What Does It Mean for You and Me?
For us, this is a good time to step back and think about what the Pope wants us to understand about our condition as creatures and our part in the bigger picture of ecology. We aren’t just another animal among all of God’s animals because he has given us unique dignity and reason. And because of these gifts, he expects us to use them to follow his commandments and care for creation including care for the good of our families and all other people.
How Can We Make a Difference?
In this section, the Pope has just touched the surface on the topic of “the quality of human life and the breakdown of society.” As we get deeper into the encyclical, he challenges us more, but for now he directly points out our need to enjoy and participate in nature and the dangers of digital and social media.
We can make a difference by:
- Make Time to Get Outside
We can make extra effort to take time to get out and enjoy God’s beauty with family and friends. Invite your spouse to go on a walk, take your kids to the park, the beach, or on a hike. Go kayaking, canoeing or camping. Sit on the porch and enjoy a book in the sun. Make extra effort to go out into nature and take time away from electronic devices and their influence.
- Help Someone Else Enjoy Nature
If you can, become a Big Brother/Sister and take a young person out who may not have the opportunity without your help. Take them on a bike ride, skiing, or boating. Volunteer to help at a nature camp for children/people with disabilities. Take your elderly parents, grandparents, or other family members out for a walk, a drive or a picnic. Spending time outdoors with people who may need a little help, can be a small sacrifice for you and can mean the world to them!
- Use Digital Media Wisely
Put away the electronic devices to enjoy time and talk with your family. Ignore the day’s news and talk about the current events happening in the lives of the family around you. Even if it’s just you at home, turn off the TV and go for a walk, especially if you find yourself frustrated or upset with the news you read online or becoming too involved in what is happening on social media.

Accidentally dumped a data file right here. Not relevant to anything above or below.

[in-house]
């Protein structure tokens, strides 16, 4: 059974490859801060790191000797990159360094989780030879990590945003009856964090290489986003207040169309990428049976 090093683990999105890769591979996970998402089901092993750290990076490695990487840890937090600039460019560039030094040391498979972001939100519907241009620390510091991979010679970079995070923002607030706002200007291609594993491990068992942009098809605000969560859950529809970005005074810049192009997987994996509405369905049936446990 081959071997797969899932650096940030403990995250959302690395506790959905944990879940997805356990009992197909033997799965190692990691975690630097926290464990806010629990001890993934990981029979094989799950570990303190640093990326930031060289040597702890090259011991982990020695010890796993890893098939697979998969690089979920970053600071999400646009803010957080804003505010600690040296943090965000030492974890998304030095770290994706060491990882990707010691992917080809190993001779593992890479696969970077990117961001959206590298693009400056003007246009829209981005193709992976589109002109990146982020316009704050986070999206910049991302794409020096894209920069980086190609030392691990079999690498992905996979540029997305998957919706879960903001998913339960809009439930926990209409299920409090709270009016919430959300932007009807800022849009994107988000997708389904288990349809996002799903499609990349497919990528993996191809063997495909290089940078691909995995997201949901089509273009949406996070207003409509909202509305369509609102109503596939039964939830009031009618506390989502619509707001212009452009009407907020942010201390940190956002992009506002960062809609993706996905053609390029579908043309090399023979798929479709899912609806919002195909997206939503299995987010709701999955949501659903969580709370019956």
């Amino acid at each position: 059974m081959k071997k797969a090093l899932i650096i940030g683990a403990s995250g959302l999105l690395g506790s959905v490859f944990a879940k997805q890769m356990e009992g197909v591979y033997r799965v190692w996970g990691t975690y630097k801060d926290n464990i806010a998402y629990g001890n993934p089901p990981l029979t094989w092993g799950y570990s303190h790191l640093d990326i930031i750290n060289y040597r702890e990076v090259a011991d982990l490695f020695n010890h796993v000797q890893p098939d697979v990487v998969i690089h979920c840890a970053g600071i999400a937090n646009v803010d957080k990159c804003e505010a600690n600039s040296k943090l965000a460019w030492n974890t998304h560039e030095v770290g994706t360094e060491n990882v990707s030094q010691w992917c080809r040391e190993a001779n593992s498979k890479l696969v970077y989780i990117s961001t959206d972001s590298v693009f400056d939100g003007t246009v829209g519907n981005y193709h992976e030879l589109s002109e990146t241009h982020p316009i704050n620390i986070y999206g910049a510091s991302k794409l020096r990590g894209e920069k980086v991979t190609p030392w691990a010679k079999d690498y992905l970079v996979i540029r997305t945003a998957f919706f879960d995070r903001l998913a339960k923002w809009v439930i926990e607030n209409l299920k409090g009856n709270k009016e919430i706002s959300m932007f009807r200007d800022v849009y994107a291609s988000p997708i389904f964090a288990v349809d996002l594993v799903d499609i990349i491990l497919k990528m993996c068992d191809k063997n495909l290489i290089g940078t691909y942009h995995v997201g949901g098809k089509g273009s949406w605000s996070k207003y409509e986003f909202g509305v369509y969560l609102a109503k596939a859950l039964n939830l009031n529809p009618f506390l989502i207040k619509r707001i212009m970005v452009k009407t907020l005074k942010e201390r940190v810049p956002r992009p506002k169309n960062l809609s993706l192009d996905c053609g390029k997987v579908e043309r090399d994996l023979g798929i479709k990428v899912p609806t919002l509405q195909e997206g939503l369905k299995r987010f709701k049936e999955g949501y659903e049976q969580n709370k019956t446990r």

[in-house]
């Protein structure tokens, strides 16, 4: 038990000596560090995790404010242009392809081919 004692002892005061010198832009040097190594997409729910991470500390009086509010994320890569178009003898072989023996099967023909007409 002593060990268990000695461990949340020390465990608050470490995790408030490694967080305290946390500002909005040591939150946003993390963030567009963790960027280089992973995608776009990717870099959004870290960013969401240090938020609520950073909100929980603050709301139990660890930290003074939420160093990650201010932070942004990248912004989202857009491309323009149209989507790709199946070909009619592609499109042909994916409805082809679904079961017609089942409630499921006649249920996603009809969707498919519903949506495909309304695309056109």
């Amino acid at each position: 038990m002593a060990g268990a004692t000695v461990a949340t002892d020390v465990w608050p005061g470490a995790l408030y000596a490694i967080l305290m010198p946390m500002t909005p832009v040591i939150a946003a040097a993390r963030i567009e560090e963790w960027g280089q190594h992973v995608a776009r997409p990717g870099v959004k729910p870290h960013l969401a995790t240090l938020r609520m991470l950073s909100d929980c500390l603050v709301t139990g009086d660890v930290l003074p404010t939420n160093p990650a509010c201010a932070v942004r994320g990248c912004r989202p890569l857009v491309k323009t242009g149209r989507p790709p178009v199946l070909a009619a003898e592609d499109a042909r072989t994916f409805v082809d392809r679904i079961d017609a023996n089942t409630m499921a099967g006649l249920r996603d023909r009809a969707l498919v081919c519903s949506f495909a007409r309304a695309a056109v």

- Be Considerate and Kind Online
Remember that just like you, behind each screen name there is a real person. Think about what you are positing and be considerate when leaving comments. The internet isn’t really anonymous and as Christian people, we shouldn’t allow social media to be an excuse to be rude. If you wouldn’t say something to someone in person, don’t say it on social media.
The internet and social media can also be a great place to witness to our faith, but we need to do it with love and respect. We can be persecuted by people who don’t believe the same things or understand our faith, but even our debate should be kind and considerate. If necessary, agree to disagree, in love. Resist the urge to be nasty. If you read it back as if someone was writing it to you and you find it even a little offensive, don’t do it!
- Unplug and Detox from “Mental Pollution” with God
Remember that you are a loved, child of God and we can and should take time to completely unplug from TV, news, all social media, our computers, tablets and phones. It’s important that we take time for Eucharistic Adoration, scripture study, devotional reading and prayer. Go to a weekday mass. Pray the Rosary and Divine Mercy Chaplet. Sit outside and experience God in the silence of the wind, the warm sun, and detox in the beauty he created for us!
Our series will be finishing up Chapter one soon looking at the remaining few sections the Pope titles, “Global Inequality,” “Weak Responses,” and “A Variety of Opinions.” In the meantime, if you’ve missed any of the posts in the study, you can see them all at the Laudato Si’ series page here.
Thanks for taking the time to read this post, but now I hope you’ll turn off your device and get out into nature! Enjoy!